4
views
0
recommends
+1 Recommend
0 collections
    0
    shares
      • Record: found
      • Abstract: found
      • Article: not found

      Birthweight and mortality in adulthood: a systematic review and meta-analysis.

      International Journal of Epidemiology

      Adult, Age Factors, Birth Weight, Cardiovascular Diseases, mortality, Cause of Death, trends, Female, Gestational Age, Humans, Infant, Low Birth Weight, Infant, Newborn, Male, Mortality, Neoplasms, Norway, Risk Assessment, Sex Factors

      Read this article at

      ScienceOpenPublisherPubMed
      Bookmark
          There is no author summary for this article yet. Authors can add summaries to their articles on ScienceOpen to make them more accessible to a non-specialist audience.

          Abstract

          Small birth size may be associated with increased risk of cardiovascular diseases (CVD), whereas large birth size may predict increased risk of obesity and some cancers. The net effect of birth size on long-term mortality has only been assessed in individual studies, with conflicting results. The Meta-analyses of Observational Studies in Epidemiology (MOOSE) guidelines for conducting and reporting meta-analysis of observational studies were followed. We retrieved 22 studies that assessed the association between birthweight and adult mortality from all causes, CVD or cancer. The studies were systematically reviewed and those reporting hazard ratios (HRs) and 95% confidence intervals (95% CIs) per kilogram (kg) increase in birthweight were included in generic inverse variance meta-analyses. For all-cause mortality, 36,834 deaths were included and the results showed a 6% lower risk (adjusted HR = 0.94, 95% CI: 0.92-0.97) per kg higher birthweight for men and women combined. For cardiovascular mortality, the corresponding inverse association was stronger (HR = 0.88, 95% CI: 0.85-0.91). For cancer mortality, HR per kg higher birthweight was 1.13 (95% CI: 1.07-1.19) for men and 1.04 (95% CI: 0.98-1.10) for women (P(interaction) = 0.03). Residual confounding could not be eliminated, but is unlikely to account for the main findings. These results show an inverse but moderate association of birthweight with adult mortality from all-causes and a stronger inverse association with cardiovascular mortality. For men, higher birthweight was strongly associated with increased risk of cancer deaths. The findings suggest that birthweight can be a useful indicator of processes that influence long-term health.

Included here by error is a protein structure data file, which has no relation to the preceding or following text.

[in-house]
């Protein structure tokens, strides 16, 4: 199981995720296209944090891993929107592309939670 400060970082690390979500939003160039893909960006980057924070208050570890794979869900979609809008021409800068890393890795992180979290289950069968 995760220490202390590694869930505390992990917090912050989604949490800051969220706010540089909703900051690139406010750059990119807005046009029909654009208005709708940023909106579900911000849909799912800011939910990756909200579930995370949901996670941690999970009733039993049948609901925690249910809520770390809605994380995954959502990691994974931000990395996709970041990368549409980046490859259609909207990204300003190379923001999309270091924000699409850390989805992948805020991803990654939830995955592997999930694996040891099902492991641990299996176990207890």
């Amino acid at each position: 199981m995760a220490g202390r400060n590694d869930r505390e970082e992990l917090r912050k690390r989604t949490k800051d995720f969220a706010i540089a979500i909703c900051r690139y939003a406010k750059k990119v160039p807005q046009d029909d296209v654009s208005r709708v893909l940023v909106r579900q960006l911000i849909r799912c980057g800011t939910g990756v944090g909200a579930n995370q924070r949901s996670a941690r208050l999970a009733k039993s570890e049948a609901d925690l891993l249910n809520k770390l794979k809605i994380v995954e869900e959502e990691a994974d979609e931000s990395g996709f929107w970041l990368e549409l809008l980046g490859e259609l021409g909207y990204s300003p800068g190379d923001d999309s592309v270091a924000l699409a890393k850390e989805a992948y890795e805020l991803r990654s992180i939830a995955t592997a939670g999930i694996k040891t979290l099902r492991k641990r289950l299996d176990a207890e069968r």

Related collections

          Author and article information

          Journal
          21324938
          10.1093/ije/dyq267

          Comments

          Comment on this article